Summary of How Technology Almost Lost the War: In Iraq, the Critical Networks Are Social – Not Electronic

By Noah Shachtman.

This article discusses about winning a war, comparing techniques using technology versus communities. Both techniques uses networks, but in a slightly different way.

WARNING: DO NOT READ UNLESS YOU’RE A GEEK, MALE, MILITARIST OR ANY COMBINATION. OR WANT THE ARTICLE SUMMARIZED IN A VERY LAYMAN WAY

It started with Cebrowski and Garstka. Together they realized the power of computer networks in a successful warfare. (After all, networks came out of a military project) They named it Network-Centric Warfare.

The result is “ten of thousands of warfighters would act as a single, self-aware, coordinated organism.” Better communications from better info-management would let troops act with accurate intelligence. Battlefield sensors identify targets and polish them off accurately. The advantages are less people and less time would be needed to get a job done. There will be less mistakes made on civil casualities.

This idea appealed to all the geeks out there and even President Bush put the idea to use in the Iraq war. An Office of Transformation was installed and Cebrowski was asked to head it. The Army spent more than $230 billion on the networking technology out there, and the warfare was a huge success. It was a huge success at the war but it couldn’t do crack down the Al Qaeda. The reason was because the Army couldn’t connect with the local population and thus have no way of finding the enemy.
William Prior, commander in China, understands the need to work with the local population and began to recruit civilians to watch the streets and the neighborhoods and to report some leads. He spends time getting to know the local leaders and built a critical network or more than 1,400 “alligators” or “civilian watchers”. The positive aspect of this ‘local networking’ is that once Prior convinces one, the rest automatically follows. His counterinsurgent methods of cracking down the insurgents includes no violence and aims to stabilize a government and to persuade people to cooperate. The counterinsurgent methods were written by John Nagl.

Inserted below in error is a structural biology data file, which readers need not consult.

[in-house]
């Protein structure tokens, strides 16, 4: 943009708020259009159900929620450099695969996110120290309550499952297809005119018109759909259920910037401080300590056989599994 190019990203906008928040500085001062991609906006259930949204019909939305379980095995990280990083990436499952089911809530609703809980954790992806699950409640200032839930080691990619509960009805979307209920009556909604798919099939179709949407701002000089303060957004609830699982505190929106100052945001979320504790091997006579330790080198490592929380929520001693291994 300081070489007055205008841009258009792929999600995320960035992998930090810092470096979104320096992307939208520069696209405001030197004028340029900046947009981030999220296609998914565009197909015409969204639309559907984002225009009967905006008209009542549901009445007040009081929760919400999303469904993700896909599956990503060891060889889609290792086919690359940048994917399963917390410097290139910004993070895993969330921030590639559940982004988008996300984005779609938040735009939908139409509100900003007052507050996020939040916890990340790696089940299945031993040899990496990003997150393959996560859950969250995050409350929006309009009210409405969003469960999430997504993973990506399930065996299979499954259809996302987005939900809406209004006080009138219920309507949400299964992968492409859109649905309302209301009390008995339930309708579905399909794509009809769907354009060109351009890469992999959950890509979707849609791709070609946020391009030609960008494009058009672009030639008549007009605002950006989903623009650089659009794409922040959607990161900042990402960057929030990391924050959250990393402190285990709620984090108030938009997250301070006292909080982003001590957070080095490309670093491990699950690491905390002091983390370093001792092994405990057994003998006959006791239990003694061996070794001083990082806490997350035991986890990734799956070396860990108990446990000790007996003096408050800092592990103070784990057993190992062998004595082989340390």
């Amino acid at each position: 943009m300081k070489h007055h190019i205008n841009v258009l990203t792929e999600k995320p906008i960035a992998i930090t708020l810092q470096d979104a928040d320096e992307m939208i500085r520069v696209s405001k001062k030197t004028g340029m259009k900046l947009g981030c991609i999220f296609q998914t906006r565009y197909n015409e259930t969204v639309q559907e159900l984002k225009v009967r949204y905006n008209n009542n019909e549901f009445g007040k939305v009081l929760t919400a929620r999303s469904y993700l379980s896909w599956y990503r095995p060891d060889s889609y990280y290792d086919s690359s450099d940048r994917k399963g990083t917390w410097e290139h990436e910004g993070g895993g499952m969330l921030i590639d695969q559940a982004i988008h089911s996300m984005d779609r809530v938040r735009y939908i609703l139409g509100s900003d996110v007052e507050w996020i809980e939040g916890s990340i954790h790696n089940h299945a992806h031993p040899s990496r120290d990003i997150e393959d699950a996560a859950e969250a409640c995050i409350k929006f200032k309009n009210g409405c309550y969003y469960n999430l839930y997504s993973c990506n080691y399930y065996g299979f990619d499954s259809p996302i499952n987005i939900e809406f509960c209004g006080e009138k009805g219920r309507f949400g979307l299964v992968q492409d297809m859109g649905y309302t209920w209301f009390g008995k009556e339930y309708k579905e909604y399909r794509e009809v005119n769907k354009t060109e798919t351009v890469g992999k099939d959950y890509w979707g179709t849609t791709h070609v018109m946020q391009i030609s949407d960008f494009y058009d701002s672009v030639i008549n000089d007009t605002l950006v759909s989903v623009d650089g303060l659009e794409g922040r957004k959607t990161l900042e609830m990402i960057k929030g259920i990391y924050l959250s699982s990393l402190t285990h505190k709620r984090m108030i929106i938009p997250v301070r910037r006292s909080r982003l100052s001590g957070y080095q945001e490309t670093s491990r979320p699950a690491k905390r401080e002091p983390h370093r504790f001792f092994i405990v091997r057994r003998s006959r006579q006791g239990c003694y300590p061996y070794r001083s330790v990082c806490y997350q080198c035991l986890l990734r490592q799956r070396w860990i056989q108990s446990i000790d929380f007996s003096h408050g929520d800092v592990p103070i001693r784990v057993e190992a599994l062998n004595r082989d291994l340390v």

Joe Colabuno was another man who understood that to subdue the insurgents, the work begins in immersing oneself with the culture and environment. Involved in psychological operations, he re-cultured himself to perceive shame and honor as the Arab society regard as important; he did propaganda to recruit alligators and win the hearts of the civilians. Like Shachtman said, “the idea is to have as many eyes and ears on the streets” as possible. Persuading in person is his strongest tactic.

The author mentioned several other leaders in the military such as Jim Kanzenbach and and General David Petraeus who are pro-tech and Steve Fondacaro who is pro-social.

The problem with network-centric warfare is it is useful for killing but not for a different task such as maintaining security, cracking down insurgents, and rebuilding a nation. Troops are also required now to perform these tasks other than combat.
At the end of the article, after Cerowski had passed away, Garstka, the co-founder of Network-Centric Warfare was ready to recognize his model is not the only answer to military warfare. Now, the Army has set up Human Terrain Teams (HTT) consisting of social scientists, software geeks and culture experts to assist in military units in Iraq and Afghanistan.

In the future, the HTT will be equipped with technology to analyse communities and mark timeline of events. Shachtman ends off with the never-ending cycle of connectedness between networks (in the form of society) and technology (in the form of data).

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